Fast forward 160 years, and “there are two things that we care about,” says Roger Carstens, a retired Army Special Forces officer who has been Special Presidential Envoy for Hostage Affairs since 2020. “Are they wrongfully detained, and do they have a blue passport? Because if you have a blue passport and another country or terrorist group takes you, you’ve got to know your country is coming to get you.”
Nowadays, American special operators sometimes pull off daring rescues to free hostages from captivity. But in the nuclear age, the U.S. doesn’t typically send warships into foreign ports brandishing deck guns. Instead, the State Department works behind the scenes to bring loved ones home, even if the country “wrongfully detaining your loved one may be as committed to wrongfully detaining your loved one as the U.S. government is to securing their release.”
That is a good way of describing Russia. Because after months of negotiations involving a potential swap of Viktor Bout for Brittney Griner and Paul Whelan, Moscow said it would release one American, and one only: Griner.
"I landed at 4:30 in the morning, and at 9:30, Paul called from the penal colony in Russia. I explained to him, I said, 'Paul, it was one or nothing. We were not going to be able to get you out. We're going to keep working on it, but I understand you're a little frustrated with that," Carstens said in a recent interview.
Carstens noted that national security experts assessed that releasing Bout six years ahead of schedule was not a major risk to American security. And “to me,” Carstens said, “what's unacceptable is not Viktor Bout. What's unacceptable is an American wrongfully detained and held in a foreign jail cell. We have a moral obligation. Having a blue passport means something. While it's tough to make some of the decisions that we've made, we start from the premise and from the belief that it's our moral obligation to get an American.”
May they all come home soon.
At least six Indian soldiers were injured after a clash with hundreds of Chinese troops in a disputed border area on Dec. 9, according to Times of India.
A similar brawl in June 2020 killed 20 Indian and four Chinese soldiers.
“Face-offs with the People’s Liberation Army (PLA) have become a common feature along the border in Arunachal Pradesh, particularly in the Yangtse area,” a senior Indian Army officer recently told The Telegraph. “They have happened on average two or three times a month, recently, and the incursions have increased in frequency over the last two years.”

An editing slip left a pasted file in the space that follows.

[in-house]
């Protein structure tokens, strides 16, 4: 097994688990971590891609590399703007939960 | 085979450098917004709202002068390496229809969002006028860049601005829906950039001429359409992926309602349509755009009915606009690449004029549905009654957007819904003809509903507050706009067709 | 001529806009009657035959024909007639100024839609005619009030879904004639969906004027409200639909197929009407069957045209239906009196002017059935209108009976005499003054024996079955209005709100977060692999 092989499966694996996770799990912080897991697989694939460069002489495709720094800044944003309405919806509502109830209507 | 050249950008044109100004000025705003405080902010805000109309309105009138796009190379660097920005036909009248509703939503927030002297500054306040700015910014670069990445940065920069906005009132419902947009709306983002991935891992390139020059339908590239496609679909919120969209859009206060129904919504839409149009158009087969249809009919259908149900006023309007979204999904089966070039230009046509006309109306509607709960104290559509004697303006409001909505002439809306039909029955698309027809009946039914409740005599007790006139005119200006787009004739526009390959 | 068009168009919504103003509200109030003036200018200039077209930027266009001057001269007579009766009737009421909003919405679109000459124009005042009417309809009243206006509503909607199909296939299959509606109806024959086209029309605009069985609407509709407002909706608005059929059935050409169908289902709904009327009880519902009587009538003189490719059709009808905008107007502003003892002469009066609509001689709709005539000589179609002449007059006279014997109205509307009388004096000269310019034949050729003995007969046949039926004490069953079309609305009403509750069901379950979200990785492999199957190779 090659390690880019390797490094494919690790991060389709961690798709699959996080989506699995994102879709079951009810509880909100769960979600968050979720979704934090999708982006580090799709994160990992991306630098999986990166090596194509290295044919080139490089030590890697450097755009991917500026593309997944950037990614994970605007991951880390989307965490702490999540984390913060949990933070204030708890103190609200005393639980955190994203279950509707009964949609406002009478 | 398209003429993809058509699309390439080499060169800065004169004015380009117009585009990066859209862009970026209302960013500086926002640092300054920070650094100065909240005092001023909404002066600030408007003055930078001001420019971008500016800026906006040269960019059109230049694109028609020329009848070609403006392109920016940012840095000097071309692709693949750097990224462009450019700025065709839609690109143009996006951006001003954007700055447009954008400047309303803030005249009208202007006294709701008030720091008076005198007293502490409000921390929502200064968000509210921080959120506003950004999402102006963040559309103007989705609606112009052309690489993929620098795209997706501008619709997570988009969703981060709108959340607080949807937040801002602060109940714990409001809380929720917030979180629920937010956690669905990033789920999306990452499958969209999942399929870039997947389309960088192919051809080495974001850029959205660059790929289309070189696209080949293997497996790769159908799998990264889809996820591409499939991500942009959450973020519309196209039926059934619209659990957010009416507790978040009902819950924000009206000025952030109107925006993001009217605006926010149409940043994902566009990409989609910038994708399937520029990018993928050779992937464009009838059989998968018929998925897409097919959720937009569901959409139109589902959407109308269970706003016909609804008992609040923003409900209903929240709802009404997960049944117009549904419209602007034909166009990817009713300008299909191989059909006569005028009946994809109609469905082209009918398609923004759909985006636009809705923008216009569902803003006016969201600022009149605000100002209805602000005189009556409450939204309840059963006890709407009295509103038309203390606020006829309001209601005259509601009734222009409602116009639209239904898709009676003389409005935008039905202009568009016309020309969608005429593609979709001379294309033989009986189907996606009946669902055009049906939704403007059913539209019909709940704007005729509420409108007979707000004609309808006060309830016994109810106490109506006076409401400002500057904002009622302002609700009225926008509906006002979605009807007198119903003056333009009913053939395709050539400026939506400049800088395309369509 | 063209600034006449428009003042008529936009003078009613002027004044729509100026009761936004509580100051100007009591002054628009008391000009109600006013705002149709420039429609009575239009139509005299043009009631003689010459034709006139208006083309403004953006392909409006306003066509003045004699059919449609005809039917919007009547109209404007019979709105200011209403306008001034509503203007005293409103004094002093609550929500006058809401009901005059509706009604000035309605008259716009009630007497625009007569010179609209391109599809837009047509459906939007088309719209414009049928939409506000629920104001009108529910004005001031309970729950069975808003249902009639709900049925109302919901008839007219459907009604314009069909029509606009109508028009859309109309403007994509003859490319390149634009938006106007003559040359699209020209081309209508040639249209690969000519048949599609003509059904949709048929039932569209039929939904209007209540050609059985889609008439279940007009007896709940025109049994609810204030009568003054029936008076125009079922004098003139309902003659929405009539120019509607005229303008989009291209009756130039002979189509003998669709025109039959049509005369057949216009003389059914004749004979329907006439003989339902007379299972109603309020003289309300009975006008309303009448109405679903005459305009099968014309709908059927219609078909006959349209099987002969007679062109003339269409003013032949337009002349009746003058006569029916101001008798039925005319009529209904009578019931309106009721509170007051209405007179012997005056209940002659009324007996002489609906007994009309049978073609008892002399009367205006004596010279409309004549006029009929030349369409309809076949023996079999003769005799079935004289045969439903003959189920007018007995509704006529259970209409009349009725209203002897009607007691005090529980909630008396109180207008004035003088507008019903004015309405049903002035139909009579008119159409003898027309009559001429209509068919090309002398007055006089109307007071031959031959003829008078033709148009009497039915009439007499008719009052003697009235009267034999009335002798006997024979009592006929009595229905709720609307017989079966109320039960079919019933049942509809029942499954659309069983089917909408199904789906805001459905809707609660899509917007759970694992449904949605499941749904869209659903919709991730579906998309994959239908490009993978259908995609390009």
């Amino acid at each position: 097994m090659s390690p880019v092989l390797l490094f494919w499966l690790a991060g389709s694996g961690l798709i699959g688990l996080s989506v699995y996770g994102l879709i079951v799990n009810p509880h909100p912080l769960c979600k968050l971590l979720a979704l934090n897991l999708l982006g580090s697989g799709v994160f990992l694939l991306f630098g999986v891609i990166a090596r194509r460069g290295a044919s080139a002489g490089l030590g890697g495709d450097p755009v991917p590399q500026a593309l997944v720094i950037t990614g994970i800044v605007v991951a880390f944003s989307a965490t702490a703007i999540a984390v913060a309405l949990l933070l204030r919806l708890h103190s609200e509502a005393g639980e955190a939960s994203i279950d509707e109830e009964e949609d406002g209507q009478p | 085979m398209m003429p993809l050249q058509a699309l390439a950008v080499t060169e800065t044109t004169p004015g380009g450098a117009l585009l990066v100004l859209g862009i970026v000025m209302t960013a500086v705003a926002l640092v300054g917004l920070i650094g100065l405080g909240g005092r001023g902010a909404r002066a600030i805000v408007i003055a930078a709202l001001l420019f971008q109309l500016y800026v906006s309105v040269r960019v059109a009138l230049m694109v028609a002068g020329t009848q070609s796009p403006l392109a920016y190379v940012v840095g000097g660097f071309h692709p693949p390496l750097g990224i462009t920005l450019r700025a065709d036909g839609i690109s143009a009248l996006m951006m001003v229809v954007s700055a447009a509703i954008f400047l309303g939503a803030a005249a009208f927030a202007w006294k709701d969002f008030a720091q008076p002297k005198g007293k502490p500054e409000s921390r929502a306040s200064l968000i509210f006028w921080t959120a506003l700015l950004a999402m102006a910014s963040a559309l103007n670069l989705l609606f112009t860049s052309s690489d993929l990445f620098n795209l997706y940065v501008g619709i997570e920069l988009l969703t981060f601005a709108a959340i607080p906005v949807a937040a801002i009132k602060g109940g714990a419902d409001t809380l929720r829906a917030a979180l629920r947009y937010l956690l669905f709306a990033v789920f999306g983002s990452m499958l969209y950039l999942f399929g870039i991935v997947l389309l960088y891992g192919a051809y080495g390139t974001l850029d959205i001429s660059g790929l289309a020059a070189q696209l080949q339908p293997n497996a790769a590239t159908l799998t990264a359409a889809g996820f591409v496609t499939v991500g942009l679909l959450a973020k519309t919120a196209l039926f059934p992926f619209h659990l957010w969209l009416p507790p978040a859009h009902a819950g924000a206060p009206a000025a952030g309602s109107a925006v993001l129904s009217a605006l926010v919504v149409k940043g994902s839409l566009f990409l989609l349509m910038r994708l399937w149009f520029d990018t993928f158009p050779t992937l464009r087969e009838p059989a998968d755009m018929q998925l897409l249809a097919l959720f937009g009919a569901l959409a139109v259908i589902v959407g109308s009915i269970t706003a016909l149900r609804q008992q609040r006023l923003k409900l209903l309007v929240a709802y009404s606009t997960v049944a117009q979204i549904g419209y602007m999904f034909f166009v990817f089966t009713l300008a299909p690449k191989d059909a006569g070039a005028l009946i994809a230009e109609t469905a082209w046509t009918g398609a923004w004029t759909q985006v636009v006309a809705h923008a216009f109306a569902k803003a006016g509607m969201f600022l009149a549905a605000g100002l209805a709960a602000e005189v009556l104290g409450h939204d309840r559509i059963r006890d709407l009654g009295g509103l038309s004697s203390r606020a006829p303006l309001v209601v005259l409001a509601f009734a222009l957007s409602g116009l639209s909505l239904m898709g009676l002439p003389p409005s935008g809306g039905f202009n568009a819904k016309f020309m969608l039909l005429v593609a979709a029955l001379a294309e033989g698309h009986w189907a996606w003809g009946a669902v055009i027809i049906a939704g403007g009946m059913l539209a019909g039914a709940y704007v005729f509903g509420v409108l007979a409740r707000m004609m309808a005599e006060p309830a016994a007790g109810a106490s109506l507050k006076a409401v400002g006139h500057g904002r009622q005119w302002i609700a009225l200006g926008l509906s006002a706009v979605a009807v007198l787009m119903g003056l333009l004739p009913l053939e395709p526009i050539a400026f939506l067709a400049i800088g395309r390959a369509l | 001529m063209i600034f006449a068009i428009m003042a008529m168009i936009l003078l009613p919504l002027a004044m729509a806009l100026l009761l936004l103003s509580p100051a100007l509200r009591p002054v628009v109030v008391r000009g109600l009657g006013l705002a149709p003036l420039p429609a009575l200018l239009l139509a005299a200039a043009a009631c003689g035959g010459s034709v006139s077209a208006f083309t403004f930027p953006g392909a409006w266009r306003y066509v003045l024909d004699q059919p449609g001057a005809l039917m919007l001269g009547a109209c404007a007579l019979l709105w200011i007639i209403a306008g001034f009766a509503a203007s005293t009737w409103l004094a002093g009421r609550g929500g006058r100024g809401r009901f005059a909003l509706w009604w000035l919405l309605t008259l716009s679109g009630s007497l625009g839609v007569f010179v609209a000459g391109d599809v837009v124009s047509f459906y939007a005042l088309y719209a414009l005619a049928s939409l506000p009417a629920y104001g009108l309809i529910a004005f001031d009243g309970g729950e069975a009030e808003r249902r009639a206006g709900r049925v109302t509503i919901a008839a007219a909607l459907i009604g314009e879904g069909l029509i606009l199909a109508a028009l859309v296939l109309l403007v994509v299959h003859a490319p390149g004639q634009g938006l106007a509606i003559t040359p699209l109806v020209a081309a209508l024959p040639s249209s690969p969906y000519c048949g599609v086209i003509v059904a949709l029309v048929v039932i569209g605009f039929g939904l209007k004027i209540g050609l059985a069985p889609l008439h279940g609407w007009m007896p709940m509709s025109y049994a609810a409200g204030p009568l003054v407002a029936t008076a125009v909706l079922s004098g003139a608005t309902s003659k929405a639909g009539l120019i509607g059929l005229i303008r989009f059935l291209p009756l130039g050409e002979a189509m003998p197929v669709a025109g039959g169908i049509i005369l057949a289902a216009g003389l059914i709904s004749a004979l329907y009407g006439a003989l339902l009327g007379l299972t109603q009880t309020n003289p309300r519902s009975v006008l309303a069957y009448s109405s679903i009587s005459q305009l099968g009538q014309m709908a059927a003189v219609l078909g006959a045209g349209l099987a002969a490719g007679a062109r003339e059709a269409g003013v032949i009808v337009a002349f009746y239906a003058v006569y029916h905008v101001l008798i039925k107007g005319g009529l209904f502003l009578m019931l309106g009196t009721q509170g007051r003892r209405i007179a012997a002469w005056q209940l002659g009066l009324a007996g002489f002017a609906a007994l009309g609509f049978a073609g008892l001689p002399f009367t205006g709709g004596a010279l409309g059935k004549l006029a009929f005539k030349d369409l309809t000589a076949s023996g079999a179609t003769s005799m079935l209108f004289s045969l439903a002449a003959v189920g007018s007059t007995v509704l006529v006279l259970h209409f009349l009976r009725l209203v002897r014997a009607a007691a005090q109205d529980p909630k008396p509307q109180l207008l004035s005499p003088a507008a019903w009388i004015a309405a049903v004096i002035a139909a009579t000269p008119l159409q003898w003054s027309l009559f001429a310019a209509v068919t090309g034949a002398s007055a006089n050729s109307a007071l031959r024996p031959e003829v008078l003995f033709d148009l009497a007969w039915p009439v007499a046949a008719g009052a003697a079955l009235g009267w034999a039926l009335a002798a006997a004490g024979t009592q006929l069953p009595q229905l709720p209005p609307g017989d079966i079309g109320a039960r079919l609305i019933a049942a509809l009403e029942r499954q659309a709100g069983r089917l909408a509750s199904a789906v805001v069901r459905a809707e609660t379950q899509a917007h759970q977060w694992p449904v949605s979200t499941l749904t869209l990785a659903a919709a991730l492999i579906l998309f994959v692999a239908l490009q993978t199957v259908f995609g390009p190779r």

American special operators conducted a pre-dawn helicopter raid in Syria on Dec. 11 that killed two ISIS officials, says U.S. Central Command.
Recruited for Navy SEALs, Many Sailors Wind Up Scraping Paint is an article in The New York Times with a compelling narrative and eye-catching news:
“On average, about 70 percent of each class over the last decade has rung the bell. But the rate suddenly soared in 2021, reaching as high as 93 percent.”
“Classes that started with 150 recruits were finishing with fewer than 10. In Navy records, nearly all the dropouts appeared to be voluntary, but sailors said that, in reality, a majority were sick or injured. It was not unusual, they said, to see men carried to the bell because they could not walk.”
A Libyan man who allegedly “played a key role” in the 1988 bombing of Pan Am flight 103 over Lockerbie, Scotland, is now in U.S. custody.
“Americans are now closely divided on whether Washington should support Ukraine ‘as long as it takes,’ according to a recent survey.
“A large majority of those who think Ukraine has the advantage in the current conflict say the United States should support Ukraine for as long as it takes (71% vs. 48% overall). By contrast, a majority of those who think Russia has the advantage think the United States should pressure Ukraine to settle for peace as soon as possible (60% vs. 47% overall).”
The U.S. Air Force conducted its first successful launch of its hypersonic Air-launched Rapid Response Weapon (ARRW) on Dec 9.
A B-52H Stratofortress let the prototype missile fly for the first time off Southern California, where “it reached hypersonic speeds greater than five times the speed of sound, completed its flight path and detonated in the terminal area,” the service said. “Indications show that all objectives were met.”
Not even a year into the war, Russia “may soon be forced to use older, unreliable rockets and artillery shells” from 40 years ago.
The Army is fielding the RQ-28A short-range recon quadcopter from Skydio. The drone is a "rucksack portable" design with vertical take-off and landing capability that can fly for about 35 minutes. An outstanding capability to give infantry platoons and squads.
That’s it for The Ruck this week. Thanks so much for reading.
This will be my last dispatch of 2022. I’m taking a holiday publishing break. But I plan to be back in your inbox on Jan. 5, 2023. Happy New Year!
I’ll see you then. —Paul